After establishing that treatment is a far better description of care than antidote, we can now better tackle the dichotomy of care and violence. There are many examples in this course of how care helps to alleviate the symptoms of violence. One such example during the events of Hurricane Katrina was how the local communities of New Orleans worked together to help reduce the effects of the violence created by the storm. As portrayed in When the Levees Broke, many inhabitants of the lower ninth ward created makeshift rescue teams to help as many people as they possibly could. In this case, the care of the inhabitants for their community led to an alleviation of some of the violence created by the storm. We have also seen in this course how a lack of care during violence only creates more violence through both the compilation of works Unfathomable City: A New Orleans Atlas and Shakespeare’s The Tempest.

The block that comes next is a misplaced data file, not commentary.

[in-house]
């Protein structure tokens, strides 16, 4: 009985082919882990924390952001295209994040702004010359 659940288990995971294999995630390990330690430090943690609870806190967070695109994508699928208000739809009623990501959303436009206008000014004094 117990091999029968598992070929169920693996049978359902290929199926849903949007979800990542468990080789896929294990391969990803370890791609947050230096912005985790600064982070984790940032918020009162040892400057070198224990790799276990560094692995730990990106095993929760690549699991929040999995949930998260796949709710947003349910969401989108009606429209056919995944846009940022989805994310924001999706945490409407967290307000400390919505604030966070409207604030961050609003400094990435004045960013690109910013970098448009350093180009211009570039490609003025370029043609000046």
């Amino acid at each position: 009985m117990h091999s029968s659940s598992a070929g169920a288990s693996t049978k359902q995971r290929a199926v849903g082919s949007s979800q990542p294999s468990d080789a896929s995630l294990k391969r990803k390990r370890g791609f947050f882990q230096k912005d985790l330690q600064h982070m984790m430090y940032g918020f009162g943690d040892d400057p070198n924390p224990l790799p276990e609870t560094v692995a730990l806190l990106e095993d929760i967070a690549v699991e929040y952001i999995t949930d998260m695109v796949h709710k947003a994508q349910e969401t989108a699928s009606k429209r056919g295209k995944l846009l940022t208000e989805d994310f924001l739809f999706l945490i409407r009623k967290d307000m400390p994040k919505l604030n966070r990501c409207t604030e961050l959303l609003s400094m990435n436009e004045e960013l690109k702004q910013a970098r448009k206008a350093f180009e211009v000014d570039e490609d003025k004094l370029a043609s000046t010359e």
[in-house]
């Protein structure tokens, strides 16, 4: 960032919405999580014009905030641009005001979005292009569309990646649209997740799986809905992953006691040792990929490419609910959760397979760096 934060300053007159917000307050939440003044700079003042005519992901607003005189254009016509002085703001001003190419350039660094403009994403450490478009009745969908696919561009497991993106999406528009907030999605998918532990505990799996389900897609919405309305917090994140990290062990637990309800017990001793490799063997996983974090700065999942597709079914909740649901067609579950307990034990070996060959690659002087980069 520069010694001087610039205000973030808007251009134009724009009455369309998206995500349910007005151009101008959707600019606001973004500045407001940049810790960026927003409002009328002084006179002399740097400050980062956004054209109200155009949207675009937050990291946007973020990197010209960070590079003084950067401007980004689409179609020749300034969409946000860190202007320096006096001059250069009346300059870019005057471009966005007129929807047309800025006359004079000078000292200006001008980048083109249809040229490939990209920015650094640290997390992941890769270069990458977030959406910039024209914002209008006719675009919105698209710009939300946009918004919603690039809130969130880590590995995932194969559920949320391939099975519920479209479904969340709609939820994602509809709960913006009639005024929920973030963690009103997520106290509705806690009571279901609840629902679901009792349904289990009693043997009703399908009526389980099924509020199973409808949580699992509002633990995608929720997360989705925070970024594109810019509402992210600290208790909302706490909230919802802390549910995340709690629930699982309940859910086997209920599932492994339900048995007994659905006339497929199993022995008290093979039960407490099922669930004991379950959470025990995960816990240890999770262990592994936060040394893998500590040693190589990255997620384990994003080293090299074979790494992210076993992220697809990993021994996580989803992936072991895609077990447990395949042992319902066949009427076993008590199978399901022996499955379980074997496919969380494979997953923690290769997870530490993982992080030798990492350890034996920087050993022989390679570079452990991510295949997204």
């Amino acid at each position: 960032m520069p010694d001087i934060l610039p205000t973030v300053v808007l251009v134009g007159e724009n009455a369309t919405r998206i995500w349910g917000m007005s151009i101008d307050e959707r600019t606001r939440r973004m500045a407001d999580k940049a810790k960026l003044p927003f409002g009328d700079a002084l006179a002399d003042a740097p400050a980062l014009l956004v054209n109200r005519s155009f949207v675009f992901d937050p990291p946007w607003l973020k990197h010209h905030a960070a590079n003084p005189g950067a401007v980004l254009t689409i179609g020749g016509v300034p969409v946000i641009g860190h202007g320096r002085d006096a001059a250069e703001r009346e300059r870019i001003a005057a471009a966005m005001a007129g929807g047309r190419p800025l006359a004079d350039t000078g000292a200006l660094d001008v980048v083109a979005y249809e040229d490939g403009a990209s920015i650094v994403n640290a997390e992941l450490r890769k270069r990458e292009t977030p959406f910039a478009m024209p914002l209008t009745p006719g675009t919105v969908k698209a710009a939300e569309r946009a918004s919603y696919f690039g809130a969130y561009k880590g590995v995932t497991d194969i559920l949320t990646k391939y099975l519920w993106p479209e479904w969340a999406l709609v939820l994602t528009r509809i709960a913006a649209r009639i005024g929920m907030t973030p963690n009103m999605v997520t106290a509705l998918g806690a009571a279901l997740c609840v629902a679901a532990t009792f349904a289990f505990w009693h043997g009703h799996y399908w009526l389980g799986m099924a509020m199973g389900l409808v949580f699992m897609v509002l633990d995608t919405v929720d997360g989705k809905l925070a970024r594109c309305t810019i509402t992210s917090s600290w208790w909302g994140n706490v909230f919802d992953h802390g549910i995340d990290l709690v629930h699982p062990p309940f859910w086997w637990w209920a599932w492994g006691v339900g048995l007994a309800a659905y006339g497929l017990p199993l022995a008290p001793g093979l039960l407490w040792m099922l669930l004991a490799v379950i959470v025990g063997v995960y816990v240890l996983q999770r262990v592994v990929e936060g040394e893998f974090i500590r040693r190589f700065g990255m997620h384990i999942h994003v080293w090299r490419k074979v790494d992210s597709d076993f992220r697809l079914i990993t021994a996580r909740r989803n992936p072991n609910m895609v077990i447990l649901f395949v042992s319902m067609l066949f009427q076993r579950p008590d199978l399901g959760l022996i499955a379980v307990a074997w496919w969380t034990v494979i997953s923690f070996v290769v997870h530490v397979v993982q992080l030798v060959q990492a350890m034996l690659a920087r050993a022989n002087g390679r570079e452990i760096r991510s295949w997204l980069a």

Throughout many sections of Unfathomable City: A New Orleans Atlas, it is made abundantly clear that many of the authors believe that a lack of care by the government ultimately led to the effects of Hurricane Katrina being much worse than they needed to be. One section of the collection that highlights this well is the section Snakes and Ladders: What Rose Up, What Fell Down During Hurricane Katrina by Rebecca Solnit. Solnit makes many claims about how authority in New Orleans lacked care saying how “the U.S. Army Corps of Engineers had [not] built adequate levees” and that the police had “gone berserk.” Solnit highlights best this idea of a lack of care by authority leading to violence in the quote “Imagine that even though the levees failed and people were left behind, everyone in a position of power had responded with urgent empathy so that no one was left to die on a roof or in an attic.” It is evident from Solnit’s work that care can ultimately limit the effects of violence.